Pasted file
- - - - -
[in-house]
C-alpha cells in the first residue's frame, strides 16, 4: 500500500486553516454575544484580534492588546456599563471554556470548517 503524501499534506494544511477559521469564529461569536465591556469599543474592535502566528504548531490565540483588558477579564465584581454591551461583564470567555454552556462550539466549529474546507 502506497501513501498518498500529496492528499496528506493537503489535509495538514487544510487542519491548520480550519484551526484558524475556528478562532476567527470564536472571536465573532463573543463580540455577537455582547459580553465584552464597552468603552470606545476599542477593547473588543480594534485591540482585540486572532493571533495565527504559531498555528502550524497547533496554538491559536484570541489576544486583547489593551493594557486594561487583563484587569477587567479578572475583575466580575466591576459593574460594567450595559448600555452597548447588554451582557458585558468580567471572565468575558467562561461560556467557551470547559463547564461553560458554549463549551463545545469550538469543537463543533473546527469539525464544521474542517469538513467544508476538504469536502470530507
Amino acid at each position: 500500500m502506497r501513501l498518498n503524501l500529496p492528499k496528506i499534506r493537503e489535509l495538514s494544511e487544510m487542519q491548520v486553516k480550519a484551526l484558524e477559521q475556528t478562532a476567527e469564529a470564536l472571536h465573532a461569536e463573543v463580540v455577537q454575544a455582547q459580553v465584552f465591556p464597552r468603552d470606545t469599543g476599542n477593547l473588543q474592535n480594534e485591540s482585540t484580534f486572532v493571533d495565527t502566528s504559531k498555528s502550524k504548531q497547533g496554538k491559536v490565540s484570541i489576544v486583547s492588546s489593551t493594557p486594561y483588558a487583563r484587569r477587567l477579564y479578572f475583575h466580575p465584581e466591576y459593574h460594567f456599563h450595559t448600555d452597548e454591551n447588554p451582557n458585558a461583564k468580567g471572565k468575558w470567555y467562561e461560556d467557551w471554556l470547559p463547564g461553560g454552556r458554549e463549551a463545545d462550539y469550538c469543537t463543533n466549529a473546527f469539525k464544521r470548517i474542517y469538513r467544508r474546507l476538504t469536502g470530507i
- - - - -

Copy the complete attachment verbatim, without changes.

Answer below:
[in-house]
C-alpha cells in the first residue's frame, strides 16, 4: 500500500486553516454575544484580534492588546456599563471554556470548517 503524501499534506494544511477559521469564529461569536465591556469599543474592535502566528504548531490565540483588558477579564465584581454591551461583564470567555454552556462550539466549529474546507 502506497501513501498518498500529496492528499496528506493537503489535509495538514487544510487542519491548520480550519484551526484558524475556528478562532476567527470564536472571536465573532463573543463580540455577537455582547459580553465584552464597552468603552470606545476599542477593547473588543480594534485591540482585540486572532493571533495565527504559531498555528502550524497547533496554538491559536484570541489576544486583547489593551493594557486594561487583563484587569477587567479578572475583575466580575466591576459593574460594567450595559448600555452597548447588554451582557458585558468580567471572565468575558467562561461560556467557551470547559463547564461553560458554549463549551463545545469550538469543537463543533473546527469539525464544521474542517469538513467544508476538504469536502470530507
Amino acid at each position: 500500500m502506497r501513501l498518498n503524501l500529496p492528499k496528506i499534506r493537503e489535509l495538514s494544511e487544510m487542519q491548520v486553516k480550519a484551526l484558524e477559521q475556528t478562532a476567527e469564529a470564536l472571536h465573532a461569536e463573543v463580540v455577537q454575544a455582547q459580553v465584552f465591556p464597552r468603552d470606545t469599543g476599542n477593547l473588543q474592535n480594534e485591540s482585540t484580534f486572532v493571533d495565527t502566528s504559531k498555528s502550524k504548531q497547533g496554538k491559536v490565540s484570541i489576544v486583547s492588546s489593551t493594557p486594561y483588558a487583563r484587569r477587567l477579564y479578572f475583575h466580575p465584581e466591576y459593574h460594567f456599563h450595559t448600555d452597548e454591551n447588554p451582557n458585558a461583564k468580567g471572565k468575558w470567555y467562561e461560556d467557551w471554556l470547559p463547564g461553560g454552556r458554549e463549551a463545545d462550539y469550538c469543537t463543533n466549529a473546527f469539525k464544521r470548517i474542517y469538513r467544508r474546507l476538504t469536502g470530507i